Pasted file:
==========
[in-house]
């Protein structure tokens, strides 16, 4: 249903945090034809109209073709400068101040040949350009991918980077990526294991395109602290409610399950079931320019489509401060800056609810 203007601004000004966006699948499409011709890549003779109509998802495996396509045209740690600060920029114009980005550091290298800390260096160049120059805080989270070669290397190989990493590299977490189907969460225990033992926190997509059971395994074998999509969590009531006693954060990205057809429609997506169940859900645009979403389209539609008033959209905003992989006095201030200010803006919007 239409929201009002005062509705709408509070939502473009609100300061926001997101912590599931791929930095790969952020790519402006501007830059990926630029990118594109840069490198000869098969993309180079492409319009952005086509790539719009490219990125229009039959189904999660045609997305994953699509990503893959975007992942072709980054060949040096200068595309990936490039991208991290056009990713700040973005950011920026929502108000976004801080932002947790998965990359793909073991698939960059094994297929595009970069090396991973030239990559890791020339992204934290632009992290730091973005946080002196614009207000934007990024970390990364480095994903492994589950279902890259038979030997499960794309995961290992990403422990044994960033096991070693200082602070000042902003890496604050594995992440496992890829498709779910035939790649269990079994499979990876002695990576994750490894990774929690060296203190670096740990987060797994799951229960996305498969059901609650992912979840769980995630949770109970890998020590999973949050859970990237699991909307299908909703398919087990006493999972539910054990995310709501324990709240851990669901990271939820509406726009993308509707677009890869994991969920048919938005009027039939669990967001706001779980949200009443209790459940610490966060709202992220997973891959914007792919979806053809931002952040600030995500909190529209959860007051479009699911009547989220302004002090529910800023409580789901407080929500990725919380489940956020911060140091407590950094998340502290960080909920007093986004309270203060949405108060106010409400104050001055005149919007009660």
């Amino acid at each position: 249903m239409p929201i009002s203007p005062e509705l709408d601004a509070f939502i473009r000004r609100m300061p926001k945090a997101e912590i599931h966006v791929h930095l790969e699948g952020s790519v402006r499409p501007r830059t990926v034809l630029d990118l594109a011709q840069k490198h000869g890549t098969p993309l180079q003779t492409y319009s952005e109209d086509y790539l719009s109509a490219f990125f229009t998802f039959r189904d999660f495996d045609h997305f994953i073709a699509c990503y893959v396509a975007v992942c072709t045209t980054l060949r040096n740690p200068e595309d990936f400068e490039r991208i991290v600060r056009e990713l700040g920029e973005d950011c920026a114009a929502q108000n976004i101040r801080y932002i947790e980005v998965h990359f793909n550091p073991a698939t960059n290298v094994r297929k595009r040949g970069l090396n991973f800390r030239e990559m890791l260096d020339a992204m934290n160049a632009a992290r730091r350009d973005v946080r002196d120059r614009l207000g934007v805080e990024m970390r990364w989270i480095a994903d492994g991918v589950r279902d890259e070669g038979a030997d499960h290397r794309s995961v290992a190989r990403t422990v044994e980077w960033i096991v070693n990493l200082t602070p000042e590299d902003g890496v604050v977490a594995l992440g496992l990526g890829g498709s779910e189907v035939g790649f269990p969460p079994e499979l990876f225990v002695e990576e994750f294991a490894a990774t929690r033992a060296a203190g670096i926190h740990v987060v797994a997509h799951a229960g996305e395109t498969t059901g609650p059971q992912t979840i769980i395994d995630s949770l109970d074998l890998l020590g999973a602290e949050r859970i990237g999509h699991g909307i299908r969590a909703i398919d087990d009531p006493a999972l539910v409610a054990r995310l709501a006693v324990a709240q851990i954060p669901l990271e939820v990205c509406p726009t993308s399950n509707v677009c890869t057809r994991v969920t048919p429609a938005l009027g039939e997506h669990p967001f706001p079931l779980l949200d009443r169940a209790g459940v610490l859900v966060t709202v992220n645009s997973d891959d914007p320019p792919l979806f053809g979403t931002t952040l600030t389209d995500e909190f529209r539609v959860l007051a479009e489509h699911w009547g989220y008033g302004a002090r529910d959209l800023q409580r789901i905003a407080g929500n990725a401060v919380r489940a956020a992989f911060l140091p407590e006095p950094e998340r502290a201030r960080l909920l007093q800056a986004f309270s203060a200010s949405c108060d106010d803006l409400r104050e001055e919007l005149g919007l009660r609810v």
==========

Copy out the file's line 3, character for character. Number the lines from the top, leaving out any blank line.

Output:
């Amino acid at each position: 249903m239409p929201i009002s203007p005062e509705l709408d601004a509070f939502i473009r000004r609100m300061p926001k945090a997101e912590i599931h966006v791929h930095l790969e699948g952020s790519v402006r499409p501007r830059t990926v034809l630029d990118l594109a011709q840069k490198h000869g890549t098969p993309l180079q003779t492409y319009s952005e109209d086509y790539l719009s109509a490219f990125f229009t998802f039959r189904d999660f495996d045609h997305f994953i073709a699509c990503y893959v396509a975007v992942c072709t045209t980054l060949r040096n740690p200068e595309d990936f400068e490039r991208i991290v600060r056009e990713l700040g920029e973005d950011c920026a114009a929502q108000n976004i101040r801080y932002i947790e980005v998965h990359f793909n550091p073991a698939t960059n290298v094994r297929k595009r040949g970069l090396n991973f800390r030239e990559m890791l260096d020339a992204m934290n160049a632009a992290r730091r350009d973005v946080r002196d120059r614009l207000g934007v805080e990024m970390r990364w989270i480095a994903d492994g991918v589950r279902d890259e070669g038979a030997d499960h290397r794309s995961v290992a190989r990403t422990v044994e980077w960033i096991v070693n990493l200082t602070p000042e590299d902003g890496v604050v977490a594995l992440g496992l990526g890829g498709s779910e189907v035939g790649f269990p969460p079994e499979l990876f225990v002695e990576e994750f294991a490894a990774t929690r033992a060296a203190g670096i926190h740990v987060v797994a997509h799951a229960g996305e395109t498969t059901g609650p059971q992912t979840i769980i395994d995630s949770l109970d074998l890998l020590g999973a602290e949050r859970i990237g999509h699991g909307i299908r969590a909703i398919d087990d009531p006493a999972l539910v409610a054990r995310l709501a006693v324990a709240q851990i954060p669901l990271e939820v990205c509406p726009t993308s399950n509707v677009c890869t057809r994991v969920t048919p429609a938005l009027g039939e997506h669990p967001f706001p079931l779980l949200d009443r169940a209790g459940v610490l859900v966060t709202v992220n645009s997973d891959d914007p320019p792919l979806f053809g979403t931002t952040l600030t389209d995500e909190f529209r539609v959860l007051a479009e489509h699911w009547g989220y008033g302004a002090r529910d959209l800023q409580r789901i905003a407080g929500n990725a401060v919380r489940a956020a992989f911060l140091p407590e006095p950094e998340r502290a201030r960080l909920l007093q800056a986004f309270s203060a200010s949405c108060d106010d803006l409400r104050e001055e919007l005149g919007l009660r609810v």